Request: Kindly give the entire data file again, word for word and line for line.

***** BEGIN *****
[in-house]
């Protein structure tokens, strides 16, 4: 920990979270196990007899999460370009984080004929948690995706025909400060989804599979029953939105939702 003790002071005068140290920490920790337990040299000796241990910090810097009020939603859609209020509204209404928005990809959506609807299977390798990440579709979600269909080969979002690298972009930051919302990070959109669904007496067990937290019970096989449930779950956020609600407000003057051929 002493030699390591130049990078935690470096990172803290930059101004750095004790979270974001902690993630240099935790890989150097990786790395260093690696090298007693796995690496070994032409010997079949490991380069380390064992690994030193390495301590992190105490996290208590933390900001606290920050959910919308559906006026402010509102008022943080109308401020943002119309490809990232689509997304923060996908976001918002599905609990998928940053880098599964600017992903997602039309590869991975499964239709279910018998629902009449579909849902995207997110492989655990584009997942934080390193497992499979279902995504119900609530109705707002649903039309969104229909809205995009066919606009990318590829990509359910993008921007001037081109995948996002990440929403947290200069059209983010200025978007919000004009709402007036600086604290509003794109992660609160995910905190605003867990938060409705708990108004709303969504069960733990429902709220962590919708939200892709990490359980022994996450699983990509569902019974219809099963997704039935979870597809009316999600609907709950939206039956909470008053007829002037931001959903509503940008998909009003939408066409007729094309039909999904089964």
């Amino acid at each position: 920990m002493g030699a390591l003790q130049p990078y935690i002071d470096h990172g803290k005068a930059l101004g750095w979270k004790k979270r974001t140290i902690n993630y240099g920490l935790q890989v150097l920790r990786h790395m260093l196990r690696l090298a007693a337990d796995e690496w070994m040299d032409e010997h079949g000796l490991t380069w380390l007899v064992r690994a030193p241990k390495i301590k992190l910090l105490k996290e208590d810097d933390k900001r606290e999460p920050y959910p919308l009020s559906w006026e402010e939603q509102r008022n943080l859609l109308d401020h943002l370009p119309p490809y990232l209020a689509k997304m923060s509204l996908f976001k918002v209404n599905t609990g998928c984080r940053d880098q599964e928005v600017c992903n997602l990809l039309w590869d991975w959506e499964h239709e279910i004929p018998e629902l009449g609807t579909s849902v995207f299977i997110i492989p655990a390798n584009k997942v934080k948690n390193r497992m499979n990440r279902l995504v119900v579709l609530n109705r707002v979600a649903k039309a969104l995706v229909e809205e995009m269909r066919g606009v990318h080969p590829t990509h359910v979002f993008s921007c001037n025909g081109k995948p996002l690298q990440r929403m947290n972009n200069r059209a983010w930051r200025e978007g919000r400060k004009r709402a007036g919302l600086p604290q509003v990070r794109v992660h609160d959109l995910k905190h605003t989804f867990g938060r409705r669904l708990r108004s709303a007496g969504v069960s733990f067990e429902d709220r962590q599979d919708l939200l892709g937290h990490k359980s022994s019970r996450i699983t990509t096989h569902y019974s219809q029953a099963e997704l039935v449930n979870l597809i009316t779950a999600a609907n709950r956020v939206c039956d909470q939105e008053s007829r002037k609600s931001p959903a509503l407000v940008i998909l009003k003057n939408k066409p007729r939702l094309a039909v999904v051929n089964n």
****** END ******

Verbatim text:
[in-house]
């Protein structure tokens, strides 16, 4: 920990979270196990007899999460370009984080004929948690995706025909400060989804599979029953939105939702 003790002071005068140290920490920790337990040299000796241990910090810097009020939603859609209020509204209404928005990809959506609807299977390798990440579709979600269909080969979002690298972009930051919302990070959109669904007496067990937290019970096989449930779950956020609600407000003057051929 002493030699390591130049990078935690470096990172803290930059101004750095004790979270974001902690993630240099935790890989150097990786790395260093690696090298007693796995690496070994032409010997079949490991380069380390064992690994030193390495301590992190105490996290208590933390900001606290920050959910919308559906006026402010509102008022943080109308401020943002119309490809990232689509997304923060996908976001918002599905609990998928940053880098599964600017992903997602039309590869991975499964239709279910018998629902009449579909849902995207997110492989655990584009997942934080390193497992499979279902995504119900609530109705707002649903039309969104229909809205995009066919606009990318590829990509359910993008921007001037081109995948996002990440929403947290200069059209983010200025978007919000004009709402007036600086604290509003794109992660609160995910905190605003867990938060409705708990108004709303969504069960733990429902709220962590919708939200892709990490359980022994996450699983990509569902019974219809099963997704039935979870597809009316999600609907709950939206039956909470008053007829002037931001959903509503940008998909009003939408066409007729094309039909999904089964």
């Amino acid at each position: 920990m002493g030699a390591l003790q130049p990078y935690i002071d470096h990172g803290k005068a930059l101004g750095w979270k004790k979270r974001t140290i902690n993630y240099g920490l935790q890989v150097l920790r990786h790395m260093l196990r690696l090298a007693a337990d796995e690496w070994m040299d032409e010997h079949g000796l490991t380069w380390l007899v064992r690994a030193p241990k390495i301590k992190l910090l105490k996290e208590d810097d933390k900001r606290e999460p920050y959910p919308l009020s559906w006026e402010e939603q509102r008022n943080l859609l109308d401020h943002l370009p119309p490809y990232l209020a689509k997304m923060s509204l996908f976001k918002v209404n599905t609990g998928c984080r940053d880098q599964e928005v600017c992903n997602l990809l039309w590869d991975w959506e499964h239709e279910i004929p018998e629902l009449g609807t579909s849902v995207f299977i997110i492989p655990a390798n584009k997942v934080k948690n390193r497992m499979n990440r279902l995504v119900v579709l609530n109705r707002v979600a649903k039309a969104l995706v229909e809205e995009m269909r066919g606009v990318h080969p590829t990509h359910v979002f993008s921007c001037n025909g081109k995948p996002l690298q990440r929403m947290n972009n200069r059209a983010w930051r200025e978007g919000r400060k004009r709402a007036g919302l600086p604290q509003v990070r794109v992660h609160d959109l995910k905190h605003t989804f867990g938060r409705r669904l708990r108004s709303a007496g969504v069960s733990f067990e429902d709220r962590q599979d919708l939200l892709g937290h990490k359980s022994s019970r996450i699983t990509t096989h569902y019974s219809q029953a099963e997704l039935v449930n979870l597809i009316t779950a999600a609907n709950r956020v939206c039956d909470q939105e008053s007829r002037k609600s931001p959903a509503l407000v940008i998909l009003k003057n939408k066409p007729r939702l094309a039909v999904v051929n089964n």